Only recently, a friend had called out against mere deportation of immigrants. She was talking about Freiburg, where a group of men, mostly immigrants but also some Germans, had raped a woman. She commented that deporting the rapists, as some people demanded should be done, would not make them vanish from the earth. Deportation wasn’t the answer she said. What about the girls and women in those other countries? And where was the justice in sending these criminals away instead of prison? – I looked through the shit storm she was confronted with, the many rape threats sent to her Twitter account precisely because she was concerned with actual justice. – “You’re right,” one of the agitators wrote, before he got censored “We should assimilate rapists and serial killers from other countries into our own. We, at least, could help them resocialize… we could train them in our brothels, let them rape all the Bulgarian and Romanian girls there, train them to loose their inhibitions. You could even offer yourself up to them, do your country a service.” – No one was thinking about the fact that they might be talking to someone who had once been raped. No one cared about who they were hurting or how they were hurting her. And if they did, it was all the more gruesome.

I tried to close my eyes that night, but that didn’t work. Every time I closed them shut, images surfaced, as if unlocked from within the depth of the dark surrounding me. And I could hear my heart beating from the bottom of that very depth. I could hear it beating. Him beating her. My mother screaming. He was kicking her stomach, when she was down on the floor. I thought of my friend, about how I held her in my arms, after she told me she had been raped. And I thought about Stella, brilliant, genius Stella… It wasn’t until my fist hit the wall that I realized it wasn’t just my heart beating. It wasn’t until my fist hit the wall that I realized that it wasn’t my mother screaming from the depth of her heart but me from the depth of an abyss within me. Something was breaking out. I could hear my neighbors pounding against the walls, asking me to be quiet, asking me to go back to sleep, asking me to see reason. But the more my demons howled at me, the harder my fists clenched themselves tight. Maybe women in this country are treated better. But maybe, just maybe better isn’t good enough. Sanity, after all, is nothing but a status quo.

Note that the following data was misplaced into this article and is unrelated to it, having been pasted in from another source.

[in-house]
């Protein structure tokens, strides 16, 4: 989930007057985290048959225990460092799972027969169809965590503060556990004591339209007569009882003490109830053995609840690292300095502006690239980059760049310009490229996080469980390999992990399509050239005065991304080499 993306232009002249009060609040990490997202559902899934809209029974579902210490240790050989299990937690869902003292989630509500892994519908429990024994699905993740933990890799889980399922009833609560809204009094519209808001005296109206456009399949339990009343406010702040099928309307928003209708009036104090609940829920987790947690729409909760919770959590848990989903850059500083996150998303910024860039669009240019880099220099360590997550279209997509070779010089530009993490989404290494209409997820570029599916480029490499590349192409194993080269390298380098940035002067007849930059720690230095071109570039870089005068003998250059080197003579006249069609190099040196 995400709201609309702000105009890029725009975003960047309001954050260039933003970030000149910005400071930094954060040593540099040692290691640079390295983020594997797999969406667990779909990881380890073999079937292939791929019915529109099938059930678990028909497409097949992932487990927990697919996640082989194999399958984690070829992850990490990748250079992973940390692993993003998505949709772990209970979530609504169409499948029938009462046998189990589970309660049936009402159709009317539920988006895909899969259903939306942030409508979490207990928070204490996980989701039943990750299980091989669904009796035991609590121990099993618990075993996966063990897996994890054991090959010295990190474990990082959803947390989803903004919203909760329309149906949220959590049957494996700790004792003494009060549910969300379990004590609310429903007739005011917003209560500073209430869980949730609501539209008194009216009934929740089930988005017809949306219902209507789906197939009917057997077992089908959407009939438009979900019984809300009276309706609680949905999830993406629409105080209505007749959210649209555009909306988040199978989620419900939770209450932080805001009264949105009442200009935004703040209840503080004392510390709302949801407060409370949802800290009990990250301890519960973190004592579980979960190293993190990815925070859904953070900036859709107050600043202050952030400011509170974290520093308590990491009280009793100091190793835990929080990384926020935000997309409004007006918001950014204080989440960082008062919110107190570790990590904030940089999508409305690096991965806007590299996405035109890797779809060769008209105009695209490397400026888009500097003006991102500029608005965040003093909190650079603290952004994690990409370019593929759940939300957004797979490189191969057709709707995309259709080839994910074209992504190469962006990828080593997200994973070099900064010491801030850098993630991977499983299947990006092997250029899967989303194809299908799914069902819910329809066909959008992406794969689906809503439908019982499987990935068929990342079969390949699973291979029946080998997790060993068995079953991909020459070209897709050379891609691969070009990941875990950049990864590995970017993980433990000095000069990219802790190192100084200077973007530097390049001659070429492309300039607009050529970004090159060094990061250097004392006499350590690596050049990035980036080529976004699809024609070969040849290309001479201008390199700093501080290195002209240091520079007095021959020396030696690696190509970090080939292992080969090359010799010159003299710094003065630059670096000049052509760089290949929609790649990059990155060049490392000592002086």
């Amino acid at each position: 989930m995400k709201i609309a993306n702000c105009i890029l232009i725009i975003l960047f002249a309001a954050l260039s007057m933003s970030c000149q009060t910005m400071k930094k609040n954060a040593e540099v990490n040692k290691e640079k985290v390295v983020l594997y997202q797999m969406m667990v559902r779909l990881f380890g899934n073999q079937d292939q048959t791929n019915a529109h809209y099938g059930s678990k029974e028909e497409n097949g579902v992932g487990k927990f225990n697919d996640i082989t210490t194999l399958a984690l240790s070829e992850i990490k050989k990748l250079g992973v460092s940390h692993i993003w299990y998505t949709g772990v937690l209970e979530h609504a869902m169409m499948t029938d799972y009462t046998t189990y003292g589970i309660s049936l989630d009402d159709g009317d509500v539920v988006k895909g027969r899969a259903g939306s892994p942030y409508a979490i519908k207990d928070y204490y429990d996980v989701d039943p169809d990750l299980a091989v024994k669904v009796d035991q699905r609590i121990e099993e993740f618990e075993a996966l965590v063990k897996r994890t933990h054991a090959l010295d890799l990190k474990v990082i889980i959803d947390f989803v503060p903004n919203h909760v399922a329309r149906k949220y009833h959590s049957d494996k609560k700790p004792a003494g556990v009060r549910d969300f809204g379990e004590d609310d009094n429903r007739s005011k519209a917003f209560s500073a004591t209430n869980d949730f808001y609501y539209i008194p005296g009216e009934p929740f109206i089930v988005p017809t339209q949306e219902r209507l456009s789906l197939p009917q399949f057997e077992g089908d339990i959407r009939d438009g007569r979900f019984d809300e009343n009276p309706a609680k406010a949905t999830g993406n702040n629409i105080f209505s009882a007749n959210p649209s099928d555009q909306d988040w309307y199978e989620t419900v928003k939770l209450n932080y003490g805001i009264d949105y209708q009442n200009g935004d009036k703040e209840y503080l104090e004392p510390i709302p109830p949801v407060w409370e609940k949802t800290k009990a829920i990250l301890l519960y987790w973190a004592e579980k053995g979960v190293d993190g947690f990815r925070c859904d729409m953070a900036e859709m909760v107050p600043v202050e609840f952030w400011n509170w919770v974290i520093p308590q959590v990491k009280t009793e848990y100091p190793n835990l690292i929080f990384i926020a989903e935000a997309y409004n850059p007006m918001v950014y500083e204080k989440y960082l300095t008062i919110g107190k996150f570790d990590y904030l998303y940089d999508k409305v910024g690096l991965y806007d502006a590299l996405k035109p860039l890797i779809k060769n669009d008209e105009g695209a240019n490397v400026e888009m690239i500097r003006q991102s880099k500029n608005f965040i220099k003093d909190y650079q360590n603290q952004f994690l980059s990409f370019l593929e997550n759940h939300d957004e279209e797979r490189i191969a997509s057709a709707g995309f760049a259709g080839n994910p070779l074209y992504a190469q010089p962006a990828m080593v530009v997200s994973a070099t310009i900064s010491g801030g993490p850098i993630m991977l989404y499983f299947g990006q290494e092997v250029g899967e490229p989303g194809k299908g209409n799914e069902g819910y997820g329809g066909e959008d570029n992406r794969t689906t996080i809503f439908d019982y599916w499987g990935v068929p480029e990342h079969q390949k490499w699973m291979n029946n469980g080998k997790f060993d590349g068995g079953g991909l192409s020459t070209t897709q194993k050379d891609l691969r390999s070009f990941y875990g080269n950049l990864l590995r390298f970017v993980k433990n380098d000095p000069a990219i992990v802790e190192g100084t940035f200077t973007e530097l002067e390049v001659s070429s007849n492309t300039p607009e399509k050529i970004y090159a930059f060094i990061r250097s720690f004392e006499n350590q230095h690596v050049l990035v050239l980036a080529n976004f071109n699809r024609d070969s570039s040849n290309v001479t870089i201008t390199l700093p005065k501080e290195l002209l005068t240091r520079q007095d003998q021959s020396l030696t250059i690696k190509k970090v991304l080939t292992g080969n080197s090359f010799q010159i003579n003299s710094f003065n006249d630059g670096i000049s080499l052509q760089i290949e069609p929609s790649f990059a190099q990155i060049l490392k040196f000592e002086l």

Meet the Author

Daniel Schulz is a U.S.-German author based in Cologne. He is best known for his short story collection Schrei (Formidabel 2016) and his work as curator of the Kathy Acker Reading Room at the University of Cologne. In 2019 he co-organized and curated an exhibition for the Goethe Institute in Seattle for which he edited the book Kathy Acker in Seattle (Misfit Lit 2020). He also worked as co-editor of Gender Forum‘s special edition Kathy Acker: Portrait of an Eye/I (2019). His works have appeared in the journals Der Federkiel, Luftruinen, Die Novelle, The Transnational, Electronic Book Review, Mirage #5, Gender Forum, Fragmented Voices, Divanova, Kunst-Kultur-Literatur Magazin, Versification, Salut L‘absurde, Café Irreal and Cacti Fur as well as the anthologies Tin Soldier (Sarturia 2020), Corona -Schnee (Salon29 2021), Jahrbuch der Poesie 2021 (AG Literatur 2021) and Home (Fragmented Voices 2021).  Instagram: @danielschulzpoet

‘New flat’ by Matt Nicholson

Unpack the colours, sounds, and sheets that make a home. 

Start with red, closest to fury. Let fingers swim in the blood that’s here, memories of every man, box-camera pics of skinned knees and body-ease. Lipsticks, clumped, made from the same powdered beetles that roam vacant minds, unused for months – more trouble than they’re worth. 

Blue is spilling from somewhere – there one minute, not there before – from bruises and poor circulation, from Granny’s calf and mascara – more trouble than they’re worth. 

Yellows are tickets on the sky, promising bargains, old men who can’t leave the Thunderbird alone in the mornings, who stumble into pews in sunlight through cold clouds of ammonia and old glass. 

Only one sound to find a place for, sob mixed with sigh. Wrap it in the best bedlinen, tie the sheets in knots.

Meet the Poet

Matt Nicholson is a poet and performer from Yorkshire’s East Riding, in the cultural glare from the City of Hull. He is widely published and commissioned, most recently By The Humber Mouth Festival, and has performed all over the UK. He writes poems that are sometimes dark and sinister, sometimes tender and moving, but always very honest.